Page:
Social Impact Bonds, the Debate: A smart proposition – or just wrong in principle?

Social Impact Bonds, the Debate: A smart proposition – or just wrong in principle?
Third Sector Magazine
01.11.11

FOR – Toby Eccles, development director of Social Finance, former investment banker

THE EASY WINS AND THE INTERESTS OF THE HARDEST-TO-REACH
Eccles says the Peterborough pilot bond focuses on the hardest-to-reach, and that other projects will need similarly rigorous metrics, he says. "We focus on how often people reoffend, rather than whether they reoffend," he says. "If we’d based it on whether you reoffended, the incentive would have been to stop working with you as soon as you did anything wrong." For example, a bigger return is earned for someone who committed 10 offences last year and only commits two this year than for someone who committed two last year and none this year.

THE TENSION BETWEEN CHARITABLE WORK AND PRIVATE PROFIT
The need for private finance flows from the need for charities to win government contracts, says Eccles. "If you take a government contract it’s inevitable that you will be asked to measure something," he says. "The sector wants the government to procure according to outcomes and impact, which are hard to measure, rather than outputs and inputs, which are much easier. If we want procurement according to outcomes, it will take years to measure. This means a cash-flow problem. The social impact bond is a way to solve that problem."

DOES PRIVATE MONEY COST MORE IN THE END?
Eccles believes it will be difficult to persuade the government to fund more early intervention work directly. "The government is very risk-averse," he says. "Trying something new over a long period is a dangerous thing for it, because it’s difficult to justify if it doesn’t work." The social impact bond, he says, allows that risk to be taken neither by charities nor government, but by people who have money. "We think something like a social impact bond should be used for a risky proposition with no track record, in order to help develop a track record," he says.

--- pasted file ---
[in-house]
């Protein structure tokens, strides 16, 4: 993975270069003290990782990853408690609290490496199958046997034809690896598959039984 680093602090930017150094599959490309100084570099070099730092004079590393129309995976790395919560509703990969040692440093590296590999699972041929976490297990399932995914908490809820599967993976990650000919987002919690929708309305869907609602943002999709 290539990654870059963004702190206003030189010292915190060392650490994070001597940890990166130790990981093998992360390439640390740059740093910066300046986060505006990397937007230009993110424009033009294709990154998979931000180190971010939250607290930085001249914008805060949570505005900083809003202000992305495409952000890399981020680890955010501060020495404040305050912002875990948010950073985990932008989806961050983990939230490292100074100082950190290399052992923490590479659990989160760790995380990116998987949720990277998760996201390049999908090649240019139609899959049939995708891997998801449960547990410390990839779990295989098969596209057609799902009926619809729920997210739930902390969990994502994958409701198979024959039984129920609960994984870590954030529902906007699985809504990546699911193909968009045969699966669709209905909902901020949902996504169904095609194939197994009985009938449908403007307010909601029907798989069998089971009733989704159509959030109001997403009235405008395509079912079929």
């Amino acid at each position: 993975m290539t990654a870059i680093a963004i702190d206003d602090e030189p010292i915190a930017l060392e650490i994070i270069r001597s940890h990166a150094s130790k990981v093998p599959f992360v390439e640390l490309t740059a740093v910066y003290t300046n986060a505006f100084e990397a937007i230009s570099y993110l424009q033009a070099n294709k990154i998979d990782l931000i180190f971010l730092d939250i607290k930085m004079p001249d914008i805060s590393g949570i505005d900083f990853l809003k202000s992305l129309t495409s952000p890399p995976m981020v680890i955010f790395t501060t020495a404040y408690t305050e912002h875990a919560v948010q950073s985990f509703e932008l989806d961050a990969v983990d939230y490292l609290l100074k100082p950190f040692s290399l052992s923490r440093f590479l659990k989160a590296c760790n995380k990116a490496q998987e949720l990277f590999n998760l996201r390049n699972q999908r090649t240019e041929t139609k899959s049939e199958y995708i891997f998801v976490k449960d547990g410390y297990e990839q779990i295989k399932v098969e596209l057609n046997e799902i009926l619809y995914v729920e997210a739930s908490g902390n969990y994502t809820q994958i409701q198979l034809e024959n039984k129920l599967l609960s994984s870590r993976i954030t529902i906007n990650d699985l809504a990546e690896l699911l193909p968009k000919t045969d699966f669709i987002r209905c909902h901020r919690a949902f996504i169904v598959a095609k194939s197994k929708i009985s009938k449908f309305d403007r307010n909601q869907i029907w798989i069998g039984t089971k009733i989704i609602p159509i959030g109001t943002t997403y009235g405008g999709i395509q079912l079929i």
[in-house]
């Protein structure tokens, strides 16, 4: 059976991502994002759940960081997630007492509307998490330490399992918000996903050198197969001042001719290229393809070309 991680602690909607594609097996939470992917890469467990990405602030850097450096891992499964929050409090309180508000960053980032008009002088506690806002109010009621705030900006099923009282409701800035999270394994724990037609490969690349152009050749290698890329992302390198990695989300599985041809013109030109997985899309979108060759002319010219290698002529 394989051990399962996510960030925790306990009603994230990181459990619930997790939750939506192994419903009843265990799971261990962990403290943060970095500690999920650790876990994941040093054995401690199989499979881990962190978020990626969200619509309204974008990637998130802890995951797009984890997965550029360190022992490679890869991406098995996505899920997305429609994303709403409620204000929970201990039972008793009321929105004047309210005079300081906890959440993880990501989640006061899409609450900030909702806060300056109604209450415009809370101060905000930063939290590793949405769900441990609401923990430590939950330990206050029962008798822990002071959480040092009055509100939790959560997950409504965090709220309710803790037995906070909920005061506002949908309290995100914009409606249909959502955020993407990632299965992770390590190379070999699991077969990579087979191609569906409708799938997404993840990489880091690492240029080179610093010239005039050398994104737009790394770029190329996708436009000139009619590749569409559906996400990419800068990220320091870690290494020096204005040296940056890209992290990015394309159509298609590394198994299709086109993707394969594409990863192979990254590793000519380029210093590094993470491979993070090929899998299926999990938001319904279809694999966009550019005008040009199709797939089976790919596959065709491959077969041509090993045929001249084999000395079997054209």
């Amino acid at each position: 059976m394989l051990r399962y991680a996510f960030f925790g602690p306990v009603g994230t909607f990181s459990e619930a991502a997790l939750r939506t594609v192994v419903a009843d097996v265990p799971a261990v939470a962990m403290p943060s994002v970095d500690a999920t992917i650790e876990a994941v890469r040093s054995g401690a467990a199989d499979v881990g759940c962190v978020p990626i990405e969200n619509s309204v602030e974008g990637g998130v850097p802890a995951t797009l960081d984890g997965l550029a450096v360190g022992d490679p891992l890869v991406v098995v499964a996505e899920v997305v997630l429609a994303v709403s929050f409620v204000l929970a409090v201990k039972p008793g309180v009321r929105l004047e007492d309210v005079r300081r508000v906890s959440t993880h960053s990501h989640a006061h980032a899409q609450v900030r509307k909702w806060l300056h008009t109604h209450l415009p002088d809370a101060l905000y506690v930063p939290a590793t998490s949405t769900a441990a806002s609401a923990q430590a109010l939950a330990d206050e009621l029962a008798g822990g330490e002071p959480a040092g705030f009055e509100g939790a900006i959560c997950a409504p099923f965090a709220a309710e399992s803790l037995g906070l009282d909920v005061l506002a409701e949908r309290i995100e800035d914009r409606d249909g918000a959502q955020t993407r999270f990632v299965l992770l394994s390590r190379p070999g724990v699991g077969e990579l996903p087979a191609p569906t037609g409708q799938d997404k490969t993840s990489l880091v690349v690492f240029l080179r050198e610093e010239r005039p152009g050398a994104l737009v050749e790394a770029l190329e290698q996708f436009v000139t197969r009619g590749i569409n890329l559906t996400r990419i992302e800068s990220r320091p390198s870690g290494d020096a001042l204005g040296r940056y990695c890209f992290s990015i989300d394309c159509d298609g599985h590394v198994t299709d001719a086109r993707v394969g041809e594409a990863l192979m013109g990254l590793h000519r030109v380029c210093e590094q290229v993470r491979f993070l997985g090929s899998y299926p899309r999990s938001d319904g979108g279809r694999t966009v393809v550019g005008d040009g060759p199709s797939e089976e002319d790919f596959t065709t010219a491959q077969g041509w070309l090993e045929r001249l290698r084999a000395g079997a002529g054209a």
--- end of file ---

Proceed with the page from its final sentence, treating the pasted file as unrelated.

AGAINST – Laurence Demarco, co-founder of Senscot – the Scottish network for social entrepreneurs, a former community worker

THE EASY WINS AND THE INTERESTS OF THE HARDEST-TO-REACH
Any system for measuring success works in favour of easy wins, says Demarco. "Behind any social impact bond are money men who want a return," he says. "They will look around and say ‘who’s going to give me that return?’ And that’s just not the way a charity or social enterprise should be run." People don’t fit into neat categories, he says, and some need more help than others.

THE TENSION BETWEEN CHARITABLE WORK AND PRIVATE PROFIT
The moment you procure for profit, says Demarco, you lose the connection between providers and beneficiaries. "I object in principle to the idea that helping poor people is a dividend-based activity," he says. "This is a value-based sector we work in, and when I hire someone for community work I want to look into their eyes and see that they’re doing it because they want to help people. If you do this work for profit, instead of because of your morals, you lose the connection you need to do it successfully."

DOES PRIVATE MONEY COST MORE IN THE END?
Demarco says social impact bonds are aptly compared to the private finance initiative, which attracted private finance to public schemes such as building hospitals, but also meant high repayments. "Social impact bond contracts are complicated," he says. "And because they involve all sorts of consultants and money men, they’re expensive. It would be much cheaper if the government could fund this itself. It still safeguards its money, but rather than strict targets, you have a case worker who meets you regularly, and you talk about whether you’re achieving your objectives."

See full article here